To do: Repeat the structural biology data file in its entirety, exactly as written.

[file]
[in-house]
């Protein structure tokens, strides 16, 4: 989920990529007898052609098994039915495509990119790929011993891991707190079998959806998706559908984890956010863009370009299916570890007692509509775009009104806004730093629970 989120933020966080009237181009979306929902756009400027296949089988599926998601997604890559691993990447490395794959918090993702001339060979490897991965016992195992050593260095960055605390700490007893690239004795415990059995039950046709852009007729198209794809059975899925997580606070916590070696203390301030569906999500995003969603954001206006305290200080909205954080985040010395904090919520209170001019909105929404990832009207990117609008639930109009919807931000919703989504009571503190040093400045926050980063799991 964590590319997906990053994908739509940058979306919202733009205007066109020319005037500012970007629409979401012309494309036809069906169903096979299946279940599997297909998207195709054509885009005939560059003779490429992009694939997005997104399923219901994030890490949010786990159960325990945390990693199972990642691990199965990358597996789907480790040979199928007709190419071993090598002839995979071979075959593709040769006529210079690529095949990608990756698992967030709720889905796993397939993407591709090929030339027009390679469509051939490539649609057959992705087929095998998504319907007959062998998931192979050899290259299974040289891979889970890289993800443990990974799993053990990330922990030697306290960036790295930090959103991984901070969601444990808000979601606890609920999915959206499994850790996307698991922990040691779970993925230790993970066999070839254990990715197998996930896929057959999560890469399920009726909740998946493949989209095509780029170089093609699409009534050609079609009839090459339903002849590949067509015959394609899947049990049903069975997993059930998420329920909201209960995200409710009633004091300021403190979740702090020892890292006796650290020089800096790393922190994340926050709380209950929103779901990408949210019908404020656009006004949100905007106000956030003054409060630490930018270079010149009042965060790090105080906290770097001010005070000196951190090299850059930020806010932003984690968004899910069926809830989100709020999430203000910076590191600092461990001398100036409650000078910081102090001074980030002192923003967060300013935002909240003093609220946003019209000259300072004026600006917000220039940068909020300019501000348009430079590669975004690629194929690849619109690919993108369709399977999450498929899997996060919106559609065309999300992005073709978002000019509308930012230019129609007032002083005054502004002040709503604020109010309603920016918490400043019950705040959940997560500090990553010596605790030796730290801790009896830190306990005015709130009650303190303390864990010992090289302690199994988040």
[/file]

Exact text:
[in-house]
């Protein structure tokens, strides 16, 4: 989920990529007898052609098994039915495509990119790929011993891991707190079998959806998706559908984890956010863009370009299916570890007692509509775009009104806004730093629970 989120933020966080009237181009979306929902756009400027296949089988599926998601997604890559691993990447490395794959918090993702001339060979490897991965016992195992050593260095960055605390700490007893690239004795415990059995039950046709852009007729198209794809059975899925997580606070916590070696203390301030569906999500995003969603954001206006305290200080909205954080985040010395904090919520209170001019909105929404990832009207990117609008639930109009919807931000919703989504009571503190040093400045926050980063799991 964590590319997906990053994908739509940058979306919202733009205007066109020319005037500012970007629409979401012309494309036809069906169903096979299946279940599997297909998207195709054509885009005939560059003779490429992009694939997005997104399923219901994030890490949010786990159960325990945390990693199972990642691990199965990358597996789907480790040979199928007709190419071993090598002839995979071979075959593709040769006529210079690529095949990608990756698992967030709720889905796993397939993407591709090929030339027009390679469509051939490539649609057959992705087929095998998504319907007959062998998931192979050899290259299974040289891979889970890289993800443990990974799993053990990330922990030697306290960036790295930090959103991984901070969601444990808000979601606890609920999915959206499994850790996307698991922990040691779970993925230790993970066999070839254990990715197998996930896929057959999560890469399920009726909740998946493949989209095509780029170089093609699409009534050609079609009839090459339903002849590949067509015959394609899947049990049903069975997993059930998420329920909201209960995200409710009633004091300021403190979740702090020892890292006796650290020089800096790393922190994340926050709380209950929103779901990408949210019908404020656009006004949100905007106000956030003054409060630490930018270079010149009042965060790090105080906290770097001010005070000196951190090299850059930020806010932003984690968004899910069926809830989100709020999430203000910076590191600092461990001398100036409650000078910081102090001074980030002192923003967060300013935002909240003093609220946003019209000259300072004026600006917000220039940068909020300019501000348009430079590669975004690629194929690849619109690919993108369709399977999450498929899997996060919106559609065309999300992005073709978002000019509308930012230019129609007032002083005054502004002040709503604020109010309603920016918490400043019950705040959940997560500090990553010596605790030796730290801790009896830190306990005015709130009650303190303390864990010992090289302690199994988040």